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News Brief: Seventh Circuit Rules That Private Citizens Can Sue For Past EPCRA Violations

Fall 1996

In a recent decision, the U.S. Court of Appeals for the Seventh Circuit held that private citizens can sue for wholly past violations of the Emergency Planning and Community Right-to-Know-Act ("EPCRA"). In Citizens for a Better Environment v. Steel Co., (CA 7, No. 96-1136, 7/23/96) a citizen group filed suit against a Chicago manufacturer and pickler of steel for allegedly failing to comply with EPCRA annual reporting requirements. After receiving notice of the citizens’ intent to file suit, the company late-filed with appropriate governmental authorities.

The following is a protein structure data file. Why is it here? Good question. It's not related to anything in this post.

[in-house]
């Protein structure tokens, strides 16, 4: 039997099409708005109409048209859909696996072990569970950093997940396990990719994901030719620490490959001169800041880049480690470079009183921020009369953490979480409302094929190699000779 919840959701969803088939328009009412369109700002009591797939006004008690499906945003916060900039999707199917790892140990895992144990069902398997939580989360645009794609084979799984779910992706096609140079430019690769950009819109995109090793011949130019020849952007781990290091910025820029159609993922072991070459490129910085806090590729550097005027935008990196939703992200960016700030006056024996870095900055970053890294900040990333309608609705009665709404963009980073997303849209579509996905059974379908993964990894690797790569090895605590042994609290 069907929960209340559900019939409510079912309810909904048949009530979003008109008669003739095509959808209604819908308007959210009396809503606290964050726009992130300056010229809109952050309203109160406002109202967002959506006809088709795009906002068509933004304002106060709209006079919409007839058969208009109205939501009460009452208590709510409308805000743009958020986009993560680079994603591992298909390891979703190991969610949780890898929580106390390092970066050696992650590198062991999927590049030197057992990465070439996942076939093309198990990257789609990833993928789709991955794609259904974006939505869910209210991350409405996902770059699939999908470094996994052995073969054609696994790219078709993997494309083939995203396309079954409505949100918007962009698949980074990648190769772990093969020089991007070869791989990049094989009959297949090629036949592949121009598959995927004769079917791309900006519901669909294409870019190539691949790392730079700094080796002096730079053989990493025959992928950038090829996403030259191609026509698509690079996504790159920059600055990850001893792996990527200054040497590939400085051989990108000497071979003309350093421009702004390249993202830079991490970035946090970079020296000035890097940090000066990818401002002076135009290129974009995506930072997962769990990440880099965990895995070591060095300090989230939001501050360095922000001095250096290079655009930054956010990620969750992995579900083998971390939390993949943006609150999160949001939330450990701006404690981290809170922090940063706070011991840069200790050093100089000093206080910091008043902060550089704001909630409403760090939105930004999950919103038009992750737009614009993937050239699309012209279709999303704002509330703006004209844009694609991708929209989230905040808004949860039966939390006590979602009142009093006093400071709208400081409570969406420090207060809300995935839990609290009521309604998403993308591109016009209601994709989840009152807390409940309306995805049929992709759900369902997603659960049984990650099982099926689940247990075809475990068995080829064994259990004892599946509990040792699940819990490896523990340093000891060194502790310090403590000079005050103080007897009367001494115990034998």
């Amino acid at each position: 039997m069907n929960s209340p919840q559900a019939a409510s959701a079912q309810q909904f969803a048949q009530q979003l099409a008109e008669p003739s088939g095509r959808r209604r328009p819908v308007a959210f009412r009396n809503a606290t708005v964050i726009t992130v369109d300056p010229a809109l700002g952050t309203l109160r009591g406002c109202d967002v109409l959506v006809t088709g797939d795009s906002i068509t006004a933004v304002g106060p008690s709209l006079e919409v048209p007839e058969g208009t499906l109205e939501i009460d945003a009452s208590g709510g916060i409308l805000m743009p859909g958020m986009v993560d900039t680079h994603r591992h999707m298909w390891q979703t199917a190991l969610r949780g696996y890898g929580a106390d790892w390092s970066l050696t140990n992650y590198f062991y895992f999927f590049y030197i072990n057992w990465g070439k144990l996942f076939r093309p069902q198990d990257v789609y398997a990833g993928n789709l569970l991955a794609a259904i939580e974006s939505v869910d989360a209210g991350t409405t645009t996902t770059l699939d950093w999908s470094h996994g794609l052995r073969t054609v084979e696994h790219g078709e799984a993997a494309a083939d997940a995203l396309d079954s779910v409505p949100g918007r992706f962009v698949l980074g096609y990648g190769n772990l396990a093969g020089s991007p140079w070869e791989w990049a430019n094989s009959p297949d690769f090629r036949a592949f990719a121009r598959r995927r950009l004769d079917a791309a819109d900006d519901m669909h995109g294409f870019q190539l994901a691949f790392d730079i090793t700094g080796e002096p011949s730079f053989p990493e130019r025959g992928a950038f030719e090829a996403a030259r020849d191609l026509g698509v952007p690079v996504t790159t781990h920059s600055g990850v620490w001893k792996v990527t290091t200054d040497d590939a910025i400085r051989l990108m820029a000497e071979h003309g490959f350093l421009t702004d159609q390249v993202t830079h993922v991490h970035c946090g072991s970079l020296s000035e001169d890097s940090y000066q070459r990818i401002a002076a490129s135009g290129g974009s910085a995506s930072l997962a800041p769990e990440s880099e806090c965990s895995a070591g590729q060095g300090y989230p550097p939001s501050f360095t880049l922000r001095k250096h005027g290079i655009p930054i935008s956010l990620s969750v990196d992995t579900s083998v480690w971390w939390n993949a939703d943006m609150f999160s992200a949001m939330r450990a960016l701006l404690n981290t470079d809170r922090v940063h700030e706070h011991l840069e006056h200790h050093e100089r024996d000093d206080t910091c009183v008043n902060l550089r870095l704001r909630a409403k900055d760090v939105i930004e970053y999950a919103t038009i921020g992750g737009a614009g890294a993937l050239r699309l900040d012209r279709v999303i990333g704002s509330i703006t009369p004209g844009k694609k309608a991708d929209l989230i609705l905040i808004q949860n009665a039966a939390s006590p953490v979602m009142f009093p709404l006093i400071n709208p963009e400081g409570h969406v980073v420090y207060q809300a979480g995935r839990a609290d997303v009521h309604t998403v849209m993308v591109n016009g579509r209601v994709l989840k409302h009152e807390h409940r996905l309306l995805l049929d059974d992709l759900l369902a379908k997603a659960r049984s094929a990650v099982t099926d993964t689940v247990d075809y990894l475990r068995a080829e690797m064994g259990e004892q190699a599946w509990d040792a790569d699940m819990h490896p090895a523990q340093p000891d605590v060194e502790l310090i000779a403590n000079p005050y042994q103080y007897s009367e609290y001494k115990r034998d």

The district court ruled that the late-filing barred suit because the EPCRA citizen suit provision only extends to the failure to report, not to untimely compliance. The Seventh Circuit disagreed. The court noted that EPCRA authorizes suit for "failure to comply" with the statute and that suit may be brought where the "violation occurred." Relying on the statutory language the Seventh Circuit held that EPCRA authorizes suit for wholly past violations and late filings. The conclusion of the Seventh Circuit runs counter to the ruling in a similar Sixth Circuit case, creating a split in the federal circuits.

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